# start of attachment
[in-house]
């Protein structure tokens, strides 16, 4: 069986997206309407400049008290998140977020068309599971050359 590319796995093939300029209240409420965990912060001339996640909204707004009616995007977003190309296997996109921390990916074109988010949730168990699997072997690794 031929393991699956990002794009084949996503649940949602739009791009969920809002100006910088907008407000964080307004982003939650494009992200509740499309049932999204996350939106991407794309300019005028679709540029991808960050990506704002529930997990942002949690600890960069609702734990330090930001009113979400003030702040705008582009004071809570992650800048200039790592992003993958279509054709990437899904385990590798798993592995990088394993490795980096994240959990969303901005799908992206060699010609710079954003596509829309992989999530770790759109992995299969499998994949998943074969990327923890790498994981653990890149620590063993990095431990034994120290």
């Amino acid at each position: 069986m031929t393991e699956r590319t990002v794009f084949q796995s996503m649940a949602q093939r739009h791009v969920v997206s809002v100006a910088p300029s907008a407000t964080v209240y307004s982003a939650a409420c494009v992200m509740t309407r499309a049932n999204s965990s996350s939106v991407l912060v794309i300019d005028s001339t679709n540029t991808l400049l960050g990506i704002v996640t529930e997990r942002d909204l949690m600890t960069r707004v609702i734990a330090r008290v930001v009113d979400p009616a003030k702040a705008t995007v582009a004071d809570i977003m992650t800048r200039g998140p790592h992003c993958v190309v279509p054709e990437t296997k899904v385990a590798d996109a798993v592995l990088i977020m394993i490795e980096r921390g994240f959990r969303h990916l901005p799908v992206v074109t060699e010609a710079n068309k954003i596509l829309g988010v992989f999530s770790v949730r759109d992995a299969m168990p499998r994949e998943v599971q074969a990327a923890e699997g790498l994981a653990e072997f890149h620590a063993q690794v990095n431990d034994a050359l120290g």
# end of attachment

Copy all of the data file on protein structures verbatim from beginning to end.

[in-house]
């Protein structure tokens, strides 16, 4: 069986997206309407400049008290998140977020068309599971050359 590319796995093939300029209240409420965990912060001339996640909204707004009616995007977003190309296997996109921390990916074109988010949730168990699997072997690794 031929393991699956990002794009084949996503649940949602739009791009969920809002100006910088907008407000964080307004982003939650494009992200509740499309049932999204996350939106991407794309300019005028679709540029991808960050990506704002529930997990942002949690600890960069609702734990330090930001009113979400003030702040705008582009004071809570992650800048200039790592992003993958279509054709990437899904385990590798798993592995990088394993490795980096994240959990969303901005799908992206060699010609710079954003596509829309992989999530770790759109992995299969499998994949998943074969990327923890790498994981653990890149620590063993990095431990034994120290």
């Amino acid at each position: 069986m031929t393991e699956r590319t990002v794009f084949q796995s996503m649940a949602q093939r739009h791009v969920v997206s809002v100006a910088p300029s907008a407000t964080v209240y307004s982003a939650a409420c494009v992200m509740t309407r499309a049932n999204s965990s996350s939106v991407l912060v794309i300019d005028s001339t679709n540029t991808l400049l960050g990506i704002v996640t529930e997990r942002d909204l949690m600890t960069r707004v609702i734990a330090r008290v930001v009113d979400p009616a003030k702040a705008t995007v582009a004071d809570i977003m992650t800048r200039g998140p790592h992003c993958v190309v279509p054709e990437t296997k899904v385990a590798d996109a798993v592995l990088i977020m394993i490795e980096r921390g994240f959990r969303h990916l901005p799908v992206v074109t060699e010609a710079n068309k954003i596509l829309g988010v992989f999530s770790v949730r759109d992995a299969m168990p499998r994949e998943v599971q074969a990327a923890e699997g790498l994981a653990e072997f890149h620590a063993q690794v990095n431990d034994a050359l120290g």